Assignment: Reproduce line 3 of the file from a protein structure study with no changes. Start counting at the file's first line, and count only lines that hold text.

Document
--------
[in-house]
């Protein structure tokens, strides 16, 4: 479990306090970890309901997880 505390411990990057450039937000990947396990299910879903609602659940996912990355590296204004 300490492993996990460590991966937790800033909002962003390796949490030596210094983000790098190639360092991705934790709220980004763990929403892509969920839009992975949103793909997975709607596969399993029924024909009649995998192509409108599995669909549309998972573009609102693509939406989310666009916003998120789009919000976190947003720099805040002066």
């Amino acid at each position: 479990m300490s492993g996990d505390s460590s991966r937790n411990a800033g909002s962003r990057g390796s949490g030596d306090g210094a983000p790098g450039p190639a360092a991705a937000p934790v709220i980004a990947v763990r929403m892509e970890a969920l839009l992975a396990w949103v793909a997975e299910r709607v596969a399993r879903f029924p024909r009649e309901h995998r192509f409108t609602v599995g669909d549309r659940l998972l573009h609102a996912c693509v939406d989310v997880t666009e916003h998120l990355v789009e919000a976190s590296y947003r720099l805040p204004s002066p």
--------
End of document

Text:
């Amino acid at each position: 479990m300490s492993g996990d505390s460590s991966r937790n411990a800033g909002s962003r990057g390796s949490g030596d306090g210094a983000p790098g450039p190639a360092a991705a937000p934790v709220i980004a990947v763990r929403m892509e970890a969920l839009l992975a396990w949103v793909a997975e299910r709607v596969a399993r879903f029924p024909r009649e309901h995998r192509f409108t609602v599995g669909d549309r659940l998972l573009h609102a996912c693509v939406d989310v997880t666009e916003h998120l990355v789009e919000a976190s590296y947003r720099l805040p204004s002066p």